Paul Krugman wrote a column this week in The New York Times titled “Wasting Our Minds.” The column was basically a criticism of conservative policies that prioritized short-term budget issues over the future of the country and its economy: the young.
The candidates are up in arms about the economy, and right now, the most salient issue (especially for us) is student loans, which are about to double in July. Both candidates have said they support an extension of a law that keeps the interest rates on some student loans low, but Obama has captured the sentiment of it. Romney, as Krugman points out, isn’t very empathetic about the non-elite. He recently told students, “Take a shot, go for it, take a risk, get the education, borrow money if you have to from your parents, start a business.”
Romney is an elite, no question about it. He’s a multi-millionaire with a political pedigree (his dad was a Michigan governor and Presidential candidate), and he lives in one of the richest states in the nation. Obama, on the other hand, has been touting his rags-to-riches story of being raised by a single mom and paying off law school loans until about eight years ago.
While Obama tries to project an image of helping out the youth with more federal aid and a safer economy to enter into, Romney is going for an image of strength. A robust economy with free enterprise and small government is the key to growing the workforce, he says. Otherwise, we’ll be like Greece.
So we’re back to the essential ideological argument that faces this year’s election: will big government, complete with stimulus money and federal aid, or small government, with lower taxes and a more balanced budget, spur the nation to recovery and economic stability?
But is this really the question that needs to be asked? Shouldn’t we be asking what has spurred job growth and economic vitality in the past? Of course, both sides use statistics and arguments to say their party has historically been on the side of a good economy. So what is actually true?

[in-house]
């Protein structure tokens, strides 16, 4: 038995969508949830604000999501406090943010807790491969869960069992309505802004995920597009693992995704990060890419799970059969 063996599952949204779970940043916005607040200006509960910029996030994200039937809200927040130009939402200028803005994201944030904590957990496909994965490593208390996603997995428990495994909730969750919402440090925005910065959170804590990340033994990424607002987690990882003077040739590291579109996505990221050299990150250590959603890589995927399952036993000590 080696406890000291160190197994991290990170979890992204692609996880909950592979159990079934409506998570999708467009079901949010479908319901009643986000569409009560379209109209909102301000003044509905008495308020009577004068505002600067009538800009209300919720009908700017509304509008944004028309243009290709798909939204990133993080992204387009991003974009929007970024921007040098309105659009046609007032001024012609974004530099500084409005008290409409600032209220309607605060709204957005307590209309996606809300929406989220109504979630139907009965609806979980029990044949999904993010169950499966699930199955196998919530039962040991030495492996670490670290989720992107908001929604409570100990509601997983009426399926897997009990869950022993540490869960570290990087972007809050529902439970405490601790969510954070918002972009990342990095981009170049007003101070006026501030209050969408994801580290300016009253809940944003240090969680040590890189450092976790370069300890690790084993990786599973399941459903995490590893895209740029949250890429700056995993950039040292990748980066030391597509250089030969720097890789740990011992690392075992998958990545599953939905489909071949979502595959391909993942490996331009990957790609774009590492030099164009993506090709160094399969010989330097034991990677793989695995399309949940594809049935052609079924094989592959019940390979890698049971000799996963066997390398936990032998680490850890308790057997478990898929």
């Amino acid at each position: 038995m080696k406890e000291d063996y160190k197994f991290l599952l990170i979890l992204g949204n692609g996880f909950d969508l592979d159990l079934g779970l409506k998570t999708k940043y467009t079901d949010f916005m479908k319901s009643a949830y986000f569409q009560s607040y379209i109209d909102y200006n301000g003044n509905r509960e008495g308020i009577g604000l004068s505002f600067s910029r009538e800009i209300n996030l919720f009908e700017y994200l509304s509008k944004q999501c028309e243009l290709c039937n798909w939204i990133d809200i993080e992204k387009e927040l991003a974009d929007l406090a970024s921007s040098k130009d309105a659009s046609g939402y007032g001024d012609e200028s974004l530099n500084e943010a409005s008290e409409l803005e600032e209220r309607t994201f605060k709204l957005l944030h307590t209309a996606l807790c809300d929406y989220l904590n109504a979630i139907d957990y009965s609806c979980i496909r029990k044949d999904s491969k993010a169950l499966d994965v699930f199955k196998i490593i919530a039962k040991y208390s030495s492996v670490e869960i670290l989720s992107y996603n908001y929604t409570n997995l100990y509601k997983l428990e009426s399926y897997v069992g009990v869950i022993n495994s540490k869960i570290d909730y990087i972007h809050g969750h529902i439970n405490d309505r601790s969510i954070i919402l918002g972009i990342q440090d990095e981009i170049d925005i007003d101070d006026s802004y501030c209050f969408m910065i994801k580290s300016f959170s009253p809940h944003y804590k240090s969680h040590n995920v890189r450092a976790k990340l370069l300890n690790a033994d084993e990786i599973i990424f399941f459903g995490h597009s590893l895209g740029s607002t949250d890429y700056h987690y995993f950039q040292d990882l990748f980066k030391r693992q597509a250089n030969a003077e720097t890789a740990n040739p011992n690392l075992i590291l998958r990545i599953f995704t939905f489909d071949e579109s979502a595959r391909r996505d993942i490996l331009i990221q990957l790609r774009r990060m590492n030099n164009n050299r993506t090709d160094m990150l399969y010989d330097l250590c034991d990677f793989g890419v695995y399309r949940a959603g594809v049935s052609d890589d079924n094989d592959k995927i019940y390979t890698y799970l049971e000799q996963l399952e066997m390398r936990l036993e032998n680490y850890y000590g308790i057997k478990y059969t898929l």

What’s true is that the President doesn’t have too much of an influence on the economy at all.
Congress holds the purse-strings, and the President simply approves or vetoes a law. He can state his opinions and rally the public around an issue (much like what he’s trying to do with the loan interest rate extension), but Congress has the real control over most economic policy.
This clip by seekingalpha explains how presidents affect the economy, but not in the way we think (or vote):
“Much of what a President can affect requires a “trickle-down” effect which may take years to for its impact to be felt. Presidents are politicians and not economists, but so often a boom or a bust is credited to the sitting President when there was little they actually did to create the situation…One of the wonderful things about being a politician is that when the day of reckoning comes, it is almost always someone else’s problem. In conclusion, voters should certainly be aware of each candidate’s economic philosophy and goals, but they must recognize that Presidents are one cog in the political machine. And politics rarely has an answer for a slowdown in the business cycle, inflation, or other economic challenges that are best solved by market forces. If a candidate tells you differently, don’t believe it.”
So really, while the economy is the biggest issue in nearly every election, and both candidates are vying for the public’s support of HIS way of directing the US back to prosperity, we really should focus on Congress. And, frankly, what the economy would probably be doing anyway thanks to nongovernmental forces.